Analog Devices’ GEN II wearable device reference platform has most of the previously described technologies onboard. The device is designed to be worn on the wrist but the soft belt can be removed and the device attached to the chest to use it as a smart patch. The device includes technology to support biopotential measurement, optical heart rate measurement, bioimpedance measurement, motion tracking, and temperature measurement — all integrated in a tiny, battery-operated device.
The goal for a system like this is to evaluate various sensing technologies and to measure, in an easy way, several vital parameters on the body. These measurements can be stored into flash memory or sent over a BLE wireless connection to a smart device. Since the measurements are done simultaneously, it also can help to find correlation among several parameters. Biomedical engineers, algorithm providers, and entrepreneurs continuously are looking for new technologies, applications, and use cases to detect diseases at an earlier stage in order to minimize negative effects or damage to the body that might occur at a later stage.
Sensors Make the Device
The device is designed around two PCBs that are stacked as a sandwich. The main board contains a low-power processor, a BLE radio, and the complete power management section including battery conditioning and charging. A second board supports all sensing technologies. The optical system for PPG (photoplethysmogram) measurement is built around the ADPD107, ADI’s second-generation optical analog front end. The block diagram is shown in Figure 2.
The analog front end operates as a complete transceiver, driving the LEDs in the system and measuring the return signal from the photodiode(s). The objective is to measure photocurrent that is as high as possible for a given amount of LED current spent (current transfer ratio). The input receive signal chain is designed around a configurable transimpedance amplifier where the gain can be programmed in four steps up to 200k. The second stage is responsible for ambient light rejection. Ambient light interferers are a big issue, especially when the light is modulated, as with solid-state lighting systems with LEDs or energy-saving lamps. The ambient light rejection block contains a bandpass filter followed by an integrator to support synchronous demodulation. This is a key function and rejects external light interferers very effectively. When the ambient light rejection stage is not needed, this block can be bypassed completely.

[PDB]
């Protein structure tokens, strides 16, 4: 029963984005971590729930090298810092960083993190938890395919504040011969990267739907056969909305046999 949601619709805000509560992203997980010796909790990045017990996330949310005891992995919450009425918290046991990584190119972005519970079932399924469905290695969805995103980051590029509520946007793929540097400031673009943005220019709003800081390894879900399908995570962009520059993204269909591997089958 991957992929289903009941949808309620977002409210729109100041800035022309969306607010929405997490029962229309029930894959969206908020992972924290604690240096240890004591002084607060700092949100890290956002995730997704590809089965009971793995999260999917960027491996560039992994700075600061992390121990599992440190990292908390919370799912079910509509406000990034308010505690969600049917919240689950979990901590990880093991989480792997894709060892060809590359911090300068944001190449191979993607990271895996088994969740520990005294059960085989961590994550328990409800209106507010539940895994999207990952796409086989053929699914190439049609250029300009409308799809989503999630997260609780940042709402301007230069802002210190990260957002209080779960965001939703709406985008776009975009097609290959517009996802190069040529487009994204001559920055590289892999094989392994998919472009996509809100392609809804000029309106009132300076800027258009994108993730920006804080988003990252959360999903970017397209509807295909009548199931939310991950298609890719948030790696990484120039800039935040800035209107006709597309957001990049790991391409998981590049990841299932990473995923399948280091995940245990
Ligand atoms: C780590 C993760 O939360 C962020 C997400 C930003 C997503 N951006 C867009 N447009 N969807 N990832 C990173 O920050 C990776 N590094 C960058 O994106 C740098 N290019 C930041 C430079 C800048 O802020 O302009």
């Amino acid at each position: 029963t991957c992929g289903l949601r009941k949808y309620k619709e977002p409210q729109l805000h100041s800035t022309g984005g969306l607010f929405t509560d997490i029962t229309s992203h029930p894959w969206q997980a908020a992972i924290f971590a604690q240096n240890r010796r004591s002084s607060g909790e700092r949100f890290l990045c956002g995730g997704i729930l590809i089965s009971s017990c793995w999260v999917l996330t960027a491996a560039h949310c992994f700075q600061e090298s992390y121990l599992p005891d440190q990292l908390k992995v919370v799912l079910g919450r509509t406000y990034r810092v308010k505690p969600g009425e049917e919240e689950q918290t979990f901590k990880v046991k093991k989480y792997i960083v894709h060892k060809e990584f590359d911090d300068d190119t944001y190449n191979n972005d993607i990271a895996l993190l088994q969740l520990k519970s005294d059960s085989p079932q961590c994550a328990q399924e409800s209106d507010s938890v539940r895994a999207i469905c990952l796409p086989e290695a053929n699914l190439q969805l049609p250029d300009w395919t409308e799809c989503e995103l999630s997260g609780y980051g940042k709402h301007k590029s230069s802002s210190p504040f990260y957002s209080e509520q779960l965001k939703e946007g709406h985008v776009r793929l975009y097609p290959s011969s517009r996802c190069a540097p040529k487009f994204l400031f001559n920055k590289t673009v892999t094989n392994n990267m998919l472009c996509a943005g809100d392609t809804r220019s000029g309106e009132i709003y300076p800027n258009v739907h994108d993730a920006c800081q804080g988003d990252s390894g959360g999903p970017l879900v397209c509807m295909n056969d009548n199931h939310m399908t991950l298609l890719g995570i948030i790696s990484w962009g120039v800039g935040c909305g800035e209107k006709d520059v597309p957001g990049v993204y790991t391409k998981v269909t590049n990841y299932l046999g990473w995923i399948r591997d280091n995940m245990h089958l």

The optical system makes use of light pulses. There are three LED current sources that are fully programmable. The maximum LED currents are programmable and can be as high as 370 mA. Also, the pulse width is programmable and can be as narrow as 1 μs; however, for a good signal response, pulse width should be around 2 μs to 3 μs. Usually a series of LED pulses is given while the analog-to-digital converter is sampling the photodiode receive signals related to the pulsed LED transmit pulses. The digital engine is able to average multiple samples to increase the overall effective number of bits.